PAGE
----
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From Banking and Finance Law Daily, October 10, 2014

CFPB proposes no-action letter process for new products and services

By Andrew A. Turner, J.D.

The Consumer Financial Protection Bureau is proposing a no-action letter process that would allow applicants to seek assurances that the CFPB staff does not intend to recommend enforcement action if a new financial product or service is offered. Under the proposed policy, the no-action letter would not be an available tool unless the applicant shows the product holds the promise of substantial consumer benefit.

As part of the application process, the CFPB would require an applicant to thoroughly demonstrate the characteristics of the proposed product, how it will work, and what consumer risks are involved. An applicant will need to explain what regulatory uncertainty exists and how that uncertainty interferes with the development of the product. In addition, the applicant will need to demonstrate what consumer safeguards are in place and how consumer interests and safety will be monitored.

Bureau staff would, in its discretion, issue no-action letters (NALs) to specific applicants in instances involving innovative financial products or services where there is substantial uncertainty whether or how specific provisions of statutes or regulations would be applied (for example if, because of intervening technological developments, the application of statutes and regulations to a new project is novel and complicated). NALs may be conditioned on particular undertakings by the applicant with respect to product or service usage and data-sharing with the bureau.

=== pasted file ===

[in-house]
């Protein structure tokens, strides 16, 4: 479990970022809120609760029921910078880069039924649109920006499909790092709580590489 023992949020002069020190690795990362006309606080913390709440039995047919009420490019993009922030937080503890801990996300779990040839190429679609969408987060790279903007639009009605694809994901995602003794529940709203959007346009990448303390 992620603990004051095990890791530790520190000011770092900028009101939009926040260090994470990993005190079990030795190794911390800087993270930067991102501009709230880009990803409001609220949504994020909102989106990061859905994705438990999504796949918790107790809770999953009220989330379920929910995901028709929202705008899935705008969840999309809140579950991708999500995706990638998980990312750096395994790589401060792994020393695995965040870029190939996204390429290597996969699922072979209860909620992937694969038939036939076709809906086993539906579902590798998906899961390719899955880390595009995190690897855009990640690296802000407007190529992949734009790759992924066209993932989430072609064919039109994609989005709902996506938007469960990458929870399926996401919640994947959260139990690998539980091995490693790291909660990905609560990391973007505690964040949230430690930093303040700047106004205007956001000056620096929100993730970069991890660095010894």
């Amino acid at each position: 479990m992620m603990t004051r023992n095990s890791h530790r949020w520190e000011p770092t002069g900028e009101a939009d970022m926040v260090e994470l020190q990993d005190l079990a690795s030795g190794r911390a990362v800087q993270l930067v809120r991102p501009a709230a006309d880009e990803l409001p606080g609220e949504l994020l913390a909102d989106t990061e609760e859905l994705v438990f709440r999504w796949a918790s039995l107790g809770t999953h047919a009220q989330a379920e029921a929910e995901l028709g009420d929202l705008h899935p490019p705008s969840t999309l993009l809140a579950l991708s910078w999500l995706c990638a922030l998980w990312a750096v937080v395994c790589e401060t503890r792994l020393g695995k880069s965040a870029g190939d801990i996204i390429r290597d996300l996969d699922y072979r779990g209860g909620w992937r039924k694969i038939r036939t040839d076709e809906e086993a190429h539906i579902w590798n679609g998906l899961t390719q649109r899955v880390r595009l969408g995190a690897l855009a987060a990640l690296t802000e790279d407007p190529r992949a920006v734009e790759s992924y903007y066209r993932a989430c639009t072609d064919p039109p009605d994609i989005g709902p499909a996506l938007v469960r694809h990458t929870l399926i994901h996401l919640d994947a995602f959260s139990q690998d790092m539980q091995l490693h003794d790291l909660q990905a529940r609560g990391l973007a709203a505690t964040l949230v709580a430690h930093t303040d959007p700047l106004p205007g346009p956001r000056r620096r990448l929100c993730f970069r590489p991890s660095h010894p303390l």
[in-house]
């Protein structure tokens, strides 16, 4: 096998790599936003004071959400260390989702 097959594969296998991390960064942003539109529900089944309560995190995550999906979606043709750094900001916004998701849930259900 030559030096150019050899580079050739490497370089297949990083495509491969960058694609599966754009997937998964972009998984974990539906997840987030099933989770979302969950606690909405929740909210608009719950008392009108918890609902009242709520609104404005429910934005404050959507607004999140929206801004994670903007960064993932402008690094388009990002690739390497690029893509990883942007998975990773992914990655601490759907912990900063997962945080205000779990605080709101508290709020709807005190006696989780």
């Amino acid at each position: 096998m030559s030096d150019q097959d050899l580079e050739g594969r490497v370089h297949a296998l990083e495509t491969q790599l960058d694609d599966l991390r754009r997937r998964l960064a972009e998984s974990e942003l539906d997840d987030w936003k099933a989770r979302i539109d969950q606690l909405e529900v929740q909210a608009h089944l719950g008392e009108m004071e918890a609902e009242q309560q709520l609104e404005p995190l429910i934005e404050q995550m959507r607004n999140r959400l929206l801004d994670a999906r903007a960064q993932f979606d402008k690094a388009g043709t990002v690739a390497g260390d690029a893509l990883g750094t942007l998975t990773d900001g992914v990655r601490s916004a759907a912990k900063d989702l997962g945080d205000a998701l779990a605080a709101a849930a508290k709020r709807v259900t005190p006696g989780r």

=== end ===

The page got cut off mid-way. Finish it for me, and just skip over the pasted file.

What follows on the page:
The proposed no-action letter policy has five sections:

  • information that should be included;

  • types of responses that the staff may provide;

  • factors the staff may consider;

  • a description of the general content and limitations of NALS; and

  • CFPB disclosure of entity data.

Issued NALs would be publicly disclosed and would not prevent any other regulator or person from asserting that the product violated legal requirements. The CFPB anticipates that NALs would be issued infrequently.

A CFPB blog announcement said that that the proposed policy will be published in the Federal Register next week, with a 60 day period for public comment.

MainStory: TopStory CFPB

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